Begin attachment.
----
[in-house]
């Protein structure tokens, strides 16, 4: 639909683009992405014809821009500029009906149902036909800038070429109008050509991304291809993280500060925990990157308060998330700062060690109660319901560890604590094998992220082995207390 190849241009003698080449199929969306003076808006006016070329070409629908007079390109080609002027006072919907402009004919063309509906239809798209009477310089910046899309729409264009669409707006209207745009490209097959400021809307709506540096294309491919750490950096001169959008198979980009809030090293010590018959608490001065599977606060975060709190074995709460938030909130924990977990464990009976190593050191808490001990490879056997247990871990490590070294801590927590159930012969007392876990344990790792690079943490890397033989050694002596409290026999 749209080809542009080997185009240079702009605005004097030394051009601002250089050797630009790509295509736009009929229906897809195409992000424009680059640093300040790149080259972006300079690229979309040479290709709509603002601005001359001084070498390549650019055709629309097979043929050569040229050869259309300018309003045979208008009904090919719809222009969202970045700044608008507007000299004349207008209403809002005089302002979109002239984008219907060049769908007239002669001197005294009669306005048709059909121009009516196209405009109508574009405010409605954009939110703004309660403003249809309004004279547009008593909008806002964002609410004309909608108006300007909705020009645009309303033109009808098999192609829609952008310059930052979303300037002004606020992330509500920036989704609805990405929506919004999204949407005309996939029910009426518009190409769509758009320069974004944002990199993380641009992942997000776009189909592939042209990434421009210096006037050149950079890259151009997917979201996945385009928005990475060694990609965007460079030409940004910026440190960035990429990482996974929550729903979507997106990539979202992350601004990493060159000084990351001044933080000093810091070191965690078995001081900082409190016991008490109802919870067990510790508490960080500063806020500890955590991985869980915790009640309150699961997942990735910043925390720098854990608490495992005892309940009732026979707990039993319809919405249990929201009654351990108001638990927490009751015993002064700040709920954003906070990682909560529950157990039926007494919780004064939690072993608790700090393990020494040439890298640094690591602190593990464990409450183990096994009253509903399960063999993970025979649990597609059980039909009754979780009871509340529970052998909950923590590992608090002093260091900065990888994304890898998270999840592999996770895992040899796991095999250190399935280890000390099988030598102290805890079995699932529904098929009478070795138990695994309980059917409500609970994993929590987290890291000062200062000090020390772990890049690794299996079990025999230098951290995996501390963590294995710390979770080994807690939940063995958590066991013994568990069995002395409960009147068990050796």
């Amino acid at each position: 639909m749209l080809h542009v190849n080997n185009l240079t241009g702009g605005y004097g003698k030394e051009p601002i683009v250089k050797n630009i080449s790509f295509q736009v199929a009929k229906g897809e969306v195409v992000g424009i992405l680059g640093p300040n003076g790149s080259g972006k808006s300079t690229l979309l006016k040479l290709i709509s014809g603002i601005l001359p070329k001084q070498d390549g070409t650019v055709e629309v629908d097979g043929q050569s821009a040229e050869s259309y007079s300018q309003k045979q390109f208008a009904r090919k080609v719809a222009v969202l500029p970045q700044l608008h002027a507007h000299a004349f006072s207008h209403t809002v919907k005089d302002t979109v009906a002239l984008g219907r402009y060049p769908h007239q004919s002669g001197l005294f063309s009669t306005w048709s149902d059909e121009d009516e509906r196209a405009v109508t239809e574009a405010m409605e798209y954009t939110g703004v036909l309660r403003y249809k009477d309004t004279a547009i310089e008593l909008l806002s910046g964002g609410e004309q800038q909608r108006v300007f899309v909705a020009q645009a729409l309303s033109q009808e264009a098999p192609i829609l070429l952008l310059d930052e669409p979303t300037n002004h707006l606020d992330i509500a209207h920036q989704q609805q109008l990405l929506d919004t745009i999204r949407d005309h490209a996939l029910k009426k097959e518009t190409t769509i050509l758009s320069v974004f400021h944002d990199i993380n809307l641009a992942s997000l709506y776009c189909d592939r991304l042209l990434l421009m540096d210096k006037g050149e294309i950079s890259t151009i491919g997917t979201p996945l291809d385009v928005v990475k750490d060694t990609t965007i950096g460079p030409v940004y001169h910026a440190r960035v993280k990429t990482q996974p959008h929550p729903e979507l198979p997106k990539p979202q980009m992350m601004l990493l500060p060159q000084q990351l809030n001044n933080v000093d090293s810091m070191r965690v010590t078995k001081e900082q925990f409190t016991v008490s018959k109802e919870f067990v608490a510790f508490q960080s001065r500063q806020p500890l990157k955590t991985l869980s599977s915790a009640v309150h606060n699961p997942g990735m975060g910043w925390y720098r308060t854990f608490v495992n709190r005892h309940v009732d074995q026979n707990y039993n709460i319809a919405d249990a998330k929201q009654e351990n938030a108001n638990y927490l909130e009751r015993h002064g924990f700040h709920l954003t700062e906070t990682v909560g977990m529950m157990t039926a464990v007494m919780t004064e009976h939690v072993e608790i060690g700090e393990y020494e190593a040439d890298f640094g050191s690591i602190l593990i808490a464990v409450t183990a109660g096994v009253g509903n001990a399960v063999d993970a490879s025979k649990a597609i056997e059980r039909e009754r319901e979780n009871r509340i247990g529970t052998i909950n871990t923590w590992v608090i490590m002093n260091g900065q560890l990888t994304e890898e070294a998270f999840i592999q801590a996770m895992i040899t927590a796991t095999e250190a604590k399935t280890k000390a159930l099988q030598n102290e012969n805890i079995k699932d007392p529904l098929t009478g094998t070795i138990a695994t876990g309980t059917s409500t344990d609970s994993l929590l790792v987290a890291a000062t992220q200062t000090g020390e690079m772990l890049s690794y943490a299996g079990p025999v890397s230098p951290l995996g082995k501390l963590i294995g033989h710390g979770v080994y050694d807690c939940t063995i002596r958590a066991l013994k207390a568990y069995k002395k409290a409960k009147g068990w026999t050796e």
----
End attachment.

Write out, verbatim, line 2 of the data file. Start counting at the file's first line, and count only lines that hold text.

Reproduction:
């Protein structure tokens, strides 16, 4: 639909683009992405014809821009500029009906149902036909800038070429109008050509991304291809993280500060925990990157308060998330700062060690109660319901560890604590094998992220082995207390 190849241009003698080449199929969306003076808006006016070329070409629908007079390109080609002027006072919907402009004919063309509906239809798209009477310089910046899309729409264009669409707006209207745009490209097959400021809307709506540096294309491919750490950096001169959008198979980009809030090293010590018959608490001065599977606060975060709190074995709460938030909130924990977990464990009976190593050191808490001990490879056997247990871990490590070294801590927590159930012969007392876990344990790792690079943490890397033989050694002596409290026999 749209080809542009080997185009240079702009605005004097030394051009601002250089050797630009790509295509736009009929229906897809195409992000424009680059640093300040790149080259972006300079690229979309040479290709709509603002601005001359001084070498390549650019055709629309097979043929050569040229050869259309300018309003045979208008009904090919719809222009969202970045700044608008507007000299004349207008209403809002005089302002979109002239984008219907060049769908007239002669001197005294009669306005048709059909121009009516196209405009109508574009405010409605954009939110703004309660403003249809309004004279547009008593909008806002964002609410004309909608108006300007909705020009645009309303033109009808098999192609829609952008310059930052979303300037002004606020992330509500920036989704609805990405929506919004999204949407005309996939029910009426518009190409769509758009320069974004944002990199993380641009992942997000776009189909592939042209990434421009210096006037050149950079890259151009997917979201996945385009928005990475060694990609965007460079030409940004910026440190960035990429990482996974929550729903979507997106990539979202992350601004990493060159000084990351001044933080000093810091070191965690078995001081900082409190016991008490109802919870067990510790508490960080500063806020500890955590991985869980915790009640309150699961997942990735910043925390720098854990608490495992005892309940009732026979707990039993319809919405249990929201009654351990108001638990927490009751015993002064700040709920954003906070990682909560529950157990039926007494919780004064939690072993608790700090393990020494040439890298640094690591602190593990464990409450183990096994009253509903399960063999993970025979649990597609059980039909009754979780009871509340529970052998909950923590590992608090002093260091900065990888994304890898998270999840592999996770895992040899796991095999250190399935280890000390099988030598102290805890079995699932529904098929009478070795138990695994309980059917409500609970994993929590987290890291000062200062000090020390772990890049690794299996079990025999230098951290995996501390963590294995710390979770080994807690939940063995958590066991013994568990069995002395409960009147068990050796």